It begins with a comprehensive testing and contact tracing plan. Colleges should also focus on residential environments where social distancing may be difficult.

Not all students or faculty will be able to come back at the same time.

Some combination of distance learning with in-person instruction will be needed.

It will be tough to bring students back to college campuses this fall, but it’s an effort well worth making.

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Obamagate, the Economy and China’s Culpability


Townhall Review – May 16, 2020

Hugh Hewitt talks with Arkansas Senator Tom Cotton about two huge scandals; Chinese culpability on the coronavirus and Obamagate, intentional interference with the peaceful transfer of power between presidential administrations.

Dennis Prager and Kimberly Strassel, of the Wall Street Journal, talk about all things Flynn, Russia, Mueller Special Counsel and the impeachment.

Larry Elder talks about the murder of Ahmaud Arbery and the slow response of officials to bring charges.

Hugh Hewitt talks with former Israeli Ambassador Michael Oren about confusing, yet normal, Israeli politics.

Hugh Hewitt and Florida Congressman and former Green Beret Michael Waltz about China and the future of U.S.-China relations.

Hugh Hewitt talks with Florida Senator Marco Rubio about the economic cost of the coronavirus and the government response.

Sebastian Gorka talks with Matthew Whitaker about his book, “Above the Law: The Inside Story of How the Justice Department Tried to Subvert President Trump.”

Mike Gallagher examines Sweden’s limited shutdown to avert the COVID-19 pandemic, avoiding an economic crisis.

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Hugh Hewitt: Trump’s Counterattack and the Prospects for Recovery

President Trump continues to lead an effective counterattack against the coronavirus pandemic. The economic ruin is vast—but a V-shaped recovery seems possible if congressional Democrats will move as quickly as Trump has.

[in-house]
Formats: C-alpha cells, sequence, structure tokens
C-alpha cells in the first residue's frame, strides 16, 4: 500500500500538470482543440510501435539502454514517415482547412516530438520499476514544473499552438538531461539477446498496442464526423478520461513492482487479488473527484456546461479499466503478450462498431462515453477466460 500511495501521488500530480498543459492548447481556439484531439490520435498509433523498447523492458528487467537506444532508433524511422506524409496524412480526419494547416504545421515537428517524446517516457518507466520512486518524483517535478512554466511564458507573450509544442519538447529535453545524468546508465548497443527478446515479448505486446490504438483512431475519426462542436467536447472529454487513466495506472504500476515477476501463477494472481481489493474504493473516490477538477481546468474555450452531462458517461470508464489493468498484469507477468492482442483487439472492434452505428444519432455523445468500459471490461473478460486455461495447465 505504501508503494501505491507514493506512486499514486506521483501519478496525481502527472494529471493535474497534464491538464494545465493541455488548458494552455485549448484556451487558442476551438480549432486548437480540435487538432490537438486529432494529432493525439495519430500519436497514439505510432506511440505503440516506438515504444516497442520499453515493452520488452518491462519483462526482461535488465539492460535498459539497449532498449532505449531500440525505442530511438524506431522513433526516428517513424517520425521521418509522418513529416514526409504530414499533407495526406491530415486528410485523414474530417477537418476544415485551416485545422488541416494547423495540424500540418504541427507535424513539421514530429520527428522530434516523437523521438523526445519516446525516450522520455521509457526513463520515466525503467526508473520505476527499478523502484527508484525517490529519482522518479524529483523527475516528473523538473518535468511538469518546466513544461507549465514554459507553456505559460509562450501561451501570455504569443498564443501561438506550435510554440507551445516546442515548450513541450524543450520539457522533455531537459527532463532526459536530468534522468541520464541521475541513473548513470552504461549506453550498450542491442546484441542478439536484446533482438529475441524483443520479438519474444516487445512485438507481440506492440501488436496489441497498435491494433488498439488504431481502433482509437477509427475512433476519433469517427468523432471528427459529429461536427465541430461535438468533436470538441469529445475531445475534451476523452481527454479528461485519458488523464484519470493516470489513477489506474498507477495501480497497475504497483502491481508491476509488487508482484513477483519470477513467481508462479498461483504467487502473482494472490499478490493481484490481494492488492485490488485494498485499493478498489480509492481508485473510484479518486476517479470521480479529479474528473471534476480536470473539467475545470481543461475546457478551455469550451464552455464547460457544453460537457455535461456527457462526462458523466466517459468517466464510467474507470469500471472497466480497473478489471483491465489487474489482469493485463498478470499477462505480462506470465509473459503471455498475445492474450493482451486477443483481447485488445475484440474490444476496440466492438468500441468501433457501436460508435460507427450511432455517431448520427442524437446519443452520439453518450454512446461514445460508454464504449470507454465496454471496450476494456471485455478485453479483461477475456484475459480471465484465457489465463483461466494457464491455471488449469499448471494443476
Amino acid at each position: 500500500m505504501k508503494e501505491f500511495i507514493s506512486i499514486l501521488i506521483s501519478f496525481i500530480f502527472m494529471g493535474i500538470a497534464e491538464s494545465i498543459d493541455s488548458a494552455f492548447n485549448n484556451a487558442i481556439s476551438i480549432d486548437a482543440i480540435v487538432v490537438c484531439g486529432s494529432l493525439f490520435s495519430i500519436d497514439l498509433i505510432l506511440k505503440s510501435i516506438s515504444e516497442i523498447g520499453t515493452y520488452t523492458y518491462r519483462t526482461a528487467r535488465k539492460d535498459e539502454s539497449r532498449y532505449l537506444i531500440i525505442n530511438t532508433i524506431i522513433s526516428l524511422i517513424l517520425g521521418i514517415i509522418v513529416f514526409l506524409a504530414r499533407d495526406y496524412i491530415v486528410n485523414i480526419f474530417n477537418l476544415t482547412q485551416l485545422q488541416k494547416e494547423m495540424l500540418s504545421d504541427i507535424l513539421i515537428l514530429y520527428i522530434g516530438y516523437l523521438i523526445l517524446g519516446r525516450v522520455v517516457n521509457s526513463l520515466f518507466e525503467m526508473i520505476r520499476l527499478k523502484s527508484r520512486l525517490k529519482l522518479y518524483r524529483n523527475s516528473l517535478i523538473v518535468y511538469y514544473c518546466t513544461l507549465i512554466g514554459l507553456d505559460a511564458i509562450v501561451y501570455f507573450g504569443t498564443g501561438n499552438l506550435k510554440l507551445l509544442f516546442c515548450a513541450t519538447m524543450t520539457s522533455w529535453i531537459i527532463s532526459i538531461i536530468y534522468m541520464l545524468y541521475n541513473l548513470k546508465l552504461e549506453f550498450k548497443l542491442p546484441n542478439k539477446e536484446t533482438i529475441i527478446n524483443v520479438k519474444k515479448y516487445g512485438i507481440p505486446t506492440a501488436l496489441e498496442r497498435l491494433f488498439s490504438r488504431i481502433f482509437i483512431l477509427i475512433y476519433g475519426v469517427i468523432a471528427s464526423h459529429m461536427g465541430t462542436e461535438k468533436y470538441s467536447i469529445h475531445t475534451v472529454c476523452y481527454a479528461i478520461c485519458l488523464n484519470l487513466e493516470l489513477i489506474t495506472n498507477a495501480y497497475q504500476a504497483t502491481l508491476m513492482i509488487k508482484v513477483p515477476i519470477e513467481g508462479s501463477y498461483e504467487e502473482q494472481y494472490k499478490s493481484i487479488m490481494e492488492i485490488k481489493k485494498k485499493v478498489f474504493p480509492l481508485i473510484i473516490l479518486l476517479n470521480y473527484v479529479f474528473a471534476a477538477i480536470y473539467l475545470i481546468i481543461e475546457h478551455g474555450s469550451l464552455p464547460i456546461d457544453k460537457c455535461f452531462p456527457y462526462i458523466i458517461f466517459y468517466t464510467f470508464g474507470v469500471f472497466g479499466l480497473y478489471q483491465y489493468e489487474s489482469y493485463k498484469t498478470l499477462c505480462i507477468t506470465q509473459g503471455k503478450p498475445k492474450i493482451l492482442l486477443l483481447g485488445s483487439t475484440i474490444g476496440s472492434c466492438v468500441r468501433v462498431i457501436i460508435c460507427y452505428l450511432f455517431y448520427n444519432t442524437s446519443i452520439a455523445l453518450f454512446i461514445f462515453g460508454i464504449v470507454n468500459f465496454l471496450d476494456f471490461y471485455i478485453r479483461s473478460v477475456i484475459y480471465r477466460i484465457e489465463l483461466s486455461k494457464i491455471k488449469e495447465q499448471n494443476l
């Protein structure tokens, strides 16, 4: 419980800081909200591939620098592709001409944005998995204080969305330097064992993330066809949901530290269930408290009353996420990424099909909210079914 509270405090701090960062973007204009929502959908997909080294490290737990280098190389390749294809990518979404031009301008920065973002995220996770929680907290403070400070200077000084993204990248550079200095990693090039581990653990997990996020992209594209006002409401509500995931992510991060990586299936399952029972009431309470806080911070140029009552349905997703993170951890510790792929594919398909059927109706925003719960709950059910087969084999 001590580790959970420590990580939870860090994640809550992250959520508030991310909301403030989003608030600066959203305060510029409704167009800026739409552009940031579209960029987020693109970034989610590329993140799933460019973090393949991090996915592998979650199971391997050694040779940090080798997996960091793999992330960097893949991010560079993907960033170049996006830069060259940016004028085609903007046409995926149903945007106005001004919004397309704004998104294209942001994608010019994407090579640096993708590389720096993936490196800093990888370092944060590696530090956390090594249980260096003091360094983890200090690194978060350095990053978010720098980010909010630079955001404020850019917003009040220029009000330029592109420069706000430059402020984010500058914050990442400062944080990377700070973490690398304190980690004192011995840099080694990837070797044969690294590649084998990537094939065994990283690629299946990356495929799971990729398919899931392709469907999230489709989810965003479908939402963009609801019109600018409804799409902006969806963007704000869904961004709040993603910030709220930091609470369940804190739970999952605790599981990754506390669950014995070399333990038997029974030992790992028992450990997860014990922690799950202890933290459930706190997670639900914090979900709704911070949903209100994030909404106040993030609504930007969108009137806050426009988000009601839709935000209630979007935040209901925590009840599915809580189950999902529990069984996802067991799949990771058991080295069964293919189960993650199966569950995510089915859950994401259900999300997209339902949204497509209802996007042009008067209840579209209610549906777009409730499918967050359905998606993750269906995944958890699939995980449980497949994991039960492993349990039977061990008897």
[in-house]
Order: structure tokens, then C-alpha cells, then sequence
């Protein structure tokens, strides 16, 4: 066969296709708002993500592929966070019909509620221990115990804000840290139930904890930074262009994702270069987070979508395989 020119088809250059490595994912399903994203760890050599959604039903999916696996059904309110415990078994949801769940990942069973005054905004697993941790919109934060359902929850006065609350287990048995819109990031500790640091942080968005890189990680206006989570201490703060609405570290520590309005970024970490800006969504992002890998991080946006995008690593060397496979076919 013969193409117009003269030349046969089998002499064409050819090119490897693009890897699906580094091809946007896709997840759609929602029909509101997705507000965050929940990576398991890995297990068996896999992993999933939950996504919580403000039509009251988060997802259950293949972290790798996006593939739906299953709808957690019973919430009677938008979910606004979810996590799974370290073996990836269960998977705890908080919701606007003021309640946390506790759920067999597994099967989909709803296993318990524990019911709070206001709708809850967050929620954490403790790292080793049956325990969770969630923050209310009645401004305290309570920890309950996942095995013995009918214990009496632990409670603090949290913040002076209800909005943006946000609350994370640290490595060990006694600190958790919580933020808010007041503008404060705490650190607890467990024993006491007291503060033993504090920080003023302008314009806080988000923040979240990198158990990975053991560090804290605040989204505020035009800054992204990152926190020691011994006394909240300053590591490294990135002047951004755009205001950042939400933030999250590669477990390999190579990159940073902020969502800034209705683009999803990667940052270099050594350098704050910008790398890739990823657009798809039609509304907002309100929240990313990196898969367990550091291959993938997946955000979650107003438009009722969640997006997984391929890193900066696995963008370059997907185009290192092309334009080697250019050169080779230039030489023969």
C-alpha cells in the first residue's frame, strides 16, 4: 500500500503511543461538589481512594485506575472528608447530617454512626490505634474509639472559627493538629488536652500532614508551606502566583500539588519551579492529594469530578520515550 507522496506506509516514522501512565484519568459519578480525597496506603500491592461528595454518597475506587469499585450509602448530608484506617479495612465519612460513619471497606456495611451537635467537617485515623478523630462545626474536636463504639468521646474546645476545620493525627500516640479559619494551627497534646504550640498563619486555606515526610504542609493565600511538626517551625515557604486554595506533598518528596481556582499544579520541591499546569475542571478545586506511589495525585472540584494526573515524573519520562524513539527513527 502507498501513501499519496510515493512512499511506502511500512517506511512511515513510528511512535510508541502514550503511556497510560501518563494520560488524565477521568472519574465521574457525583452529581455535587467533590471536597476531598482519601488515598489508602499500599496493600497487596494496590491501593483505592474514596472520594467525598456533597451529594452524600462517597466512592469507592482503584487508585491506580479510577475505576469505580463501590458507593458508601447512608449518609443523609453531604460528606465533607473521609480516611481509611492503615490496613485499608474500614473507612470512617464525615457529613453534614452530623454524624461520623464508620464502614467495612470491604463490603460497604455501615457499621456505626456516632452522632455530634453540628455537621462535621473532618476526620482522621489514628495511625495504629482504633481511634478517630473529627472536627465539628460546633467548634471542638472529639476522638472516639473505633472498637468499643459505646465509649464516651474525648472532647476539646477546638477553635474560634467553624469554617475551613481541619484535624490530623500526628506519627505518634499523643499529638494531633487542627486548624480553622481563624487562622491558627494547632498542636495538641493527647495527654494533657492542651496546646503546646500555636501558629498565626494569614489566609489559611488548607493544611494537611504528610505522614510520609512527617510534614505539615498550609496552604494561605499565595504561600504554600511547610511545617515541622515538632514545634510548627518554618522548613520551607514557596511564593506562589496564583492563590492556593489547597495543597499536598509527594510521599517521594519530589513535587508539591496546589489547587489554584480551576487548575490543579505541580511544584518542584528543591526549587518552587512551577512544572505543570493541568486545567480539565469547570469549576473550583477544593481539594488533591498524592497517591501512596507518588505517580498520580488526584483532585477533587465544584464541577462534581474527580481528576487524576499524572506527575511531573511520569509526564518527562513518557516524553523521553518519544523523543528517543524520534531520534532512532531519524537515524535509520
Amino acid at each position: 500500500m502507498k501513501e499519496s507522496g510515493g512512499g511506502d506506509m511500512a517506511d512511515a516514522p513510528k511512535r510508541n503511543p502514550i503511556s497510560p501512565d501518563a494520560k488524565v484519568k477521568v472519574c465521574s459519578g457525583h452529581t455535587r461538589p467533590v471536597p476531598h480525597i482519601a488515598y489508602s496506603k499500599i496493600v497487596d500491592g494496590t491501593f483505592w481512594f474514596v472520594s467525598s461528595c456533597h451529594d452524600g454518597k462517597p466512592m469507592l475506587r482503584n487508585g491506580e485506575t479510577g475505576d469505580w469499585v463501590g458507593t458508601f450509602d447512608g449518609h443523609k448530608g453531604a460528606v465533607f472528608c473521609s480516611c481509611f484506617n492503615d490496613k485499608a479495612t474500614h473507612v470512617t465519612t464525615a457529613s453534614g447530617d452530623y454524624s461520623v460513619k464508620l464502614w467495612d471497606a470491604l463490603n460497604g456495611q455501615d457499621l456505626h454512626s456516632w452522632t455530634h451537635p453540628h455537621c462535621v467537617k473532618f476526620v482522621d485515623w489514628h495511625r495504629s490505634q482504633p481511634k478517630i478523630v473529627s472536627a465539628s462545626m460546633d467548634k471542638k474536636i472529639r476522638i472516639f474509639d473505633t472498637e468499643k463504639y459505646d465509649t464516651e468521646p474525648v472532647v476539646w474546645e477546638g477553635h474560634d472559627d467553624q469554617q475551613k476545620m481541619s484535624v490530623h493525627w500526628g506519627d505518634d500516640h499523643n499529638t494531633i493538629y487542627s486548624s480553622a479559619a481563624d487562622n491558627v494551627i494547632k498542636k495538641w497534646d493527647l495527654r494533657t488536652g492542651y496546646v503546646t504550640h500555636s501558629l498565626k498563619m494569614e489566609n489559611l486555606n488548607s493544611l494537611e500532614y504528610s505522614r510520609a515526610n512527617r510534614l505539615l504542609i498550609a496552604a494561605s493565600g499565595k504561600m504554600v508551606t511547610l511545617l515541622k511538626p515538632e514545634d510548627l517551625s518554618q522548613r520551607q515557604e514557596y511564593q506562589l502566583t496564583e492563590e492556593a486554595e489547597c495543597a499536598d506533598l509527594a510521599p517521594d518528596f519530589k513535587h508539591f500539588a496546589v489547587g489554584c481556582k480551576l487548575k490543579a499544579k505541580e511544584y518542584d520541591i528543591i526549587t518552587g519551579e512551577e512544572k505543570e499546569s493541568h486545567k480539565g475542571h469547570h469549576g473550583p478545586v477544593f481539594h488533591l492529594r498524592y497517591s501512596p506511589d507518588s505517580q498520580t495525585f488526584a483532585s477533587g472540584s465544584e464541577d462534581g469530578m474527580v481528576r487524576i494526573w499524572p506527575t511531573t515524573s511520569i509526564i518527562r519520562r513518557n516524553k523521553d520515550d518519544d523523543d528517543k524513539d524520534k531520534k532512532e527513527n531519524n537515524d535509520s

Small businesses and not-for-profits have been clamoring for replenishment of the Paycheck Protection Program. By blocking additional funding over this past weekend, House Speaker Pelosi and Senate Minority Leader Schumer forfeited their right to be taken seriously as tribunes for middle class or blue-collar workers.

The Democratic blue bubble is thick, and the air within it turns out to be a heck of a drug. Cable TV talking heads and left-wing Twitter seem to believe with deep conviction that COVID-19’s human carnage and the economic ruin will be blamed on the President.

But the American people see an administration on the offensive, determined to beat the virus and restart the U.S. economy as soon as it is safe to do so.

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Lanhee Chen: The World Health Organization Is in Need of Reform

President Trump should be applauded for his decision to halt funding to the World Health Organization while the administration reviews the group’s response to the coronavirus pandemic.

You and I—the U.S. taxpayers—write a $400 million blank check to the WHO each year. It’s an organization that is broken and long overdue for fundamental reform.

In its handling of the coronavirus pandemic, the WHO has demonstrated that it puts politics over public health.

During the critical weeks and months when the virus began its spread in China and then around the world, the WHO seemed more interested in playing politics—deferring to China—rather than taking the actions that could have saved lives around the world.

We should not waste this opportunity to bring about the lasting, positive changes that will ultimately save lives and improve public health not just here, but around the world as well.